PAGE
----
The Nuffield Council on Bioethics has submitted a response to the House of Commons Science and Technology Committee’s call for evidence for their inquiry on commercial genomics.
The Science and Technology Committee announced they would carry out an inquiry into commercial genomics following our submission to the Committee’s ‘My Science Inquiry’. There has been considerable attention by policy-makers on the utilisation of genomic technology in the NHS, but the commercial genomics sector has received less scrutiny.
In our response to the Committee’s call for evidence, we highlighted the following points:
- Developments in commercial genomics can provide tools to enable people to take more responsibility for their health. However, there are potential harms as well. There can be: consequences for individuals having testing, for example if results are inaccurate or hard to interpret and/or poorly supported by robust research; social harms when private testing undermines equal access to healthcare and creates burdens on the NHS; and harms to third parties, for example, if children are tested without consent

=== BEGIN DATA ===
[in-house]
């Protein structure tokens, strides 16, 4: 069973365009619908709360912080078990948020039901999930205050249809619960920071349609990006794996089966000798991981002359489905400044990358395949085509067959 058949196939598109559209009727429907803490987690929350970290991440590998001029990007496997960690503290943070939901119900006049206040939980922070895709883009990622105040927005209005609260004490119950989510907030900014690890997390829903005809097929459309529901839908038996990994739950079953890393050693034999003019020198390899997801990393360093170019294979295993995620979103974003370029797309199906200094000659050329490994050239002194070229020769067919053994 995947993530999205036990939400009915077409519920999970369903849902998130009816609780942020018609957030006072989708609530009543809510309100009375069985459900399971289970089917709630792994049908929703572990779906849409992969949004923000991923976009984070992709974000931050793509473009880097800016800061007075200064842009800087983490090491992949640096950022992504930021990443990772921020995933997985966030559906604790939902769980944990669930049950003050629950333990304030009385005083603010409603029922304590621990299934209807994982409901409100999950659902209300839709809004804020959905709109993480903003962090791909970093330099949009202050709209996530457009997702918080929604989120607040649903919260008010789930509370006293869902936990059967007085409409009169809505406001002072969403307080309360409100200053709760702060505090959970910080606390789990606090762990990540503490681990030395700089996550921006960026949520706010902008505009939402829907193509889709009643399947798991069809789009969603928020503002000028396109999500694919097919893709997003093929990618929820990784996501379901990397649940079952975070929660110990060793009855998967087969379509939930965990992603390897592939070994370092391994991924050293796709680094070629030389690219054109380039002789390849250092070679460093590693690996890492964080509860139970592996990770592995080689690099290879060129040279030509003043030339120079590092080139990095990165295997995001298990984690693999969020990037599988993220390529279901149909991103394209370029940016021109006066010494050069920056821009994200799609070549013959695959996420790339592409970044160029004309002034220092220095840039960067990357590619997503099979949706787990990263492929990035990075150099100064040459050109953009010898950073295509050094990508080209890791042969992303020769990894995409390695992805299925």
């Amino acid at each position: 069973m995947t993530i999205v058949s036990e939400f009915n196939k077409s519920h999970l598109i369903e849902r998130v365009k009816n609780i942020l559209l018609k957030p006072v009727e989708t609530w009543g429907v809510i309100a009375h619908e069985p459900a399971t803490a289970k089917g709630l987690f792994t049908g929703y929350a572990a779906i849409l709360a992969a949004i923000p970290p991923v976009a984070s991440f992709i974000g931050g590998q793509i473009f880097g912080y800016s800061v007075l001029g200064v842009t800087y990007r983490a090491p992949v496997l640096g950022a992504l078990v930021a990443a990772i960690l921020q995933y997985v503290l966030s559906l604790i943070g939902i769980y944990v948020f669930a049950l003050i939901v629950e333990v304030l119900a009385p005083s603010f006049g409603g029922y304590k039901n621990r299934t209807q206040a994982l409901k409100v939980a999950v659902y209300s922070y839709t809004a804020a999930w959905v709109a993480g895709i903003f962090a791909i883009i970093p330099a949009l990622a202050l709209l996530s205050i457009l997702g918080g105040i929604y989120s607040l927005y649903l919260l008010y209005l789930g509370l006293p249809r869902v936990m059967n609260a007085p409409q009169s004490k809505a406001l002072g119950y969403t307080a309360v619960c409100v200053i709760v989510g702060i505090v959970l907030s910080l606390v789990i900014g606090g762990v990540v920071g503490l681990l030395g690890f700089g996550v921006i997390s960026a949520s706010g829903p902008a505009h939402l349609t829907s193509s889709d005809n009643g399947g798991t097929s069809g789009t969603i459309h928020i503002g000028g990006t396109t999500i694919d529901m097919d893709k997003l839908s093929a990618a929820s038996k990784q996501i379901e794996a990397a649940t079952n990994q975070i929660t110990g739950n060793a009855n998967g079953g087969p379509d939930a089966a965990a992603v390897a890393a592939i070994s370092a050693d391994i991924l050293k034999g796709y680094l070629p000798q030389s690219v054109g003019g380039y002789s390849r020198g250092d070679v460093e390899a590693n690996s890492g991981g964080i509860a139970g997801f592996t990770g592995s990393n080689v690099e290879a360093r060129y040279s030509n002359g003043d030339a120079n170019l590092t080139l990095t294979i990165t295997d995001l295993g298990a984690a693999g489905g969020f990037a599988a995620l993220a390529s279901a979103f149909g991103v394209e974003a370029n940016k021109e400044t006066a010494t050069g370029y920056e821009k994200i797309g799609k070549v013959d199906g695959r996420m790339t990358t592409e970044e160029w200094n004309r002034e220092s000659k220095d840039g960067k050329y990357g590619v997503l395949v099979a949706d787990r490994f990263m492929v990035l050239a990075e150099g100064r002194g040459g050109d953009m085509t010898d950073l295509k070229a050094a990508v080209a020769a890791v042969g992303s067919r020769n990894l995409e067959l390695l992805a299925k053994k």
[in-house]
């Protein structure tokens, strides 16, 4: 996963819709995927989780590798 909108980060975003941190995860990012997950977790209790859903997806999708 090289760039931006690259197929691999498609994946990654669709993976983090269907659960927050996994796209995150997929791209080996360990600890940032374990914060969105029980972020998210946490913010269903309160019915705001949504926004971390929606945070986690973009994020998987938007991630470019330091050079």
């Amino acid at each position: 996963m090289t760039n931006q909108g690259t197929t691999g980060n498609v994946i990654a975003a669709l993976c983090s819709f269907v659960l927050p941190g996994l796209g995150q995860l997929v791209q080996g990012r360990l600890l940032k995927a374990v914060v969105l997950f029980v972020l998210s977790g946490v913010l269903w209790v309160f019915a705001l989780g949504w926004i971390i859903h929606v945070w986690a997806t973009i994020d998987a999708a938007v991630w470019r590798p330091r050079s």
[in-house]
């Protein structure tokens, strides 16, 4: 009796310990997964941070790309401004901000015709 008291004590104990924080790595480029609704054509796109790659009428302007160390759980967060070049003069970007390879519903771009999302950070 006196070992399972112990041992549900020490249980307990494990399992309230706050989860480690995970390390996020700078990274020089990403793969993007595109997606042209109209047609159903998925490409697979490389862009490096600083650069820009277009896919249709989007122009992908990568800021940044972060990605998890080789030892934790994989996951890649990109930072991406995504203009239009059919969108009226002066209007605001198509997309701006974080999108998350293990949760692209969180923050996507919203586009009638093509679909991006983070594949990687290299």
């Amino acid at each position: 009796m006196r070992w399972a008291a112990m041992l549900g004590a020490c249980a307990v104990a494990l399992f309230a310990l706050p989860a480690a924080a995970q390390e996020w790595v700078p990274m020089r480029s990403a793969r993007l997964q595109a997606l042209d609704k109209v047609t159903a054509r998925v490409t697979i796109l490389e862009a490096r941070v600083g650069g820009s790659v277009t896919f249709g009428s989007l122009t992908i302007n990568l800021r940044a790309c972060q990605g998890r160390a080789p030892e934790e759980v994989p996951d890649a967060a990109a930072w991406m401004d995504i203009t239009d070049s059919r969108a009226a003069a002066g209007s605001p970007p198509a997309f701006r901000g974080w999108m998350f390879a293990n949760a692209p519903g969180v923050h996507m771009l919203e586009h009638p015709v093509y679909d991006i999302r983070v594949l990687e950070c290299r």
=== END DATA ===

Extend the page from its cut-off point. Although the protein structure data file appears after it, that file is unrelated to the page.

- It is important that people receive their results in appropriate ways, are helped to interpret their results, and receive psychosocial support if necessary. Many genomic testing companies do not provide these services.
- It is not clear whether genomic testing companies’ data storage, sharing and access policies meet important ethical principles. It would be helpful if the Science and Technology Committee would clarify current practice.
- We have particular concerns about the way non-invasive prenatal testing (NIPT) is offered in the private sector. Although we are pleased this issue is now gaining some attention, we have seen little actual change in practice.
- Overall, our impression is that regulation of the commercial genomics sector is light. The Committee might consider commercial genomic testing of children as an area where strengthened regulation or oversight needs to be introduced.
- The proposal to offer paid-for genomic testing to healthy individuals in the NHS raises a number of questions about purpose, clinical validity and ethical acceptability.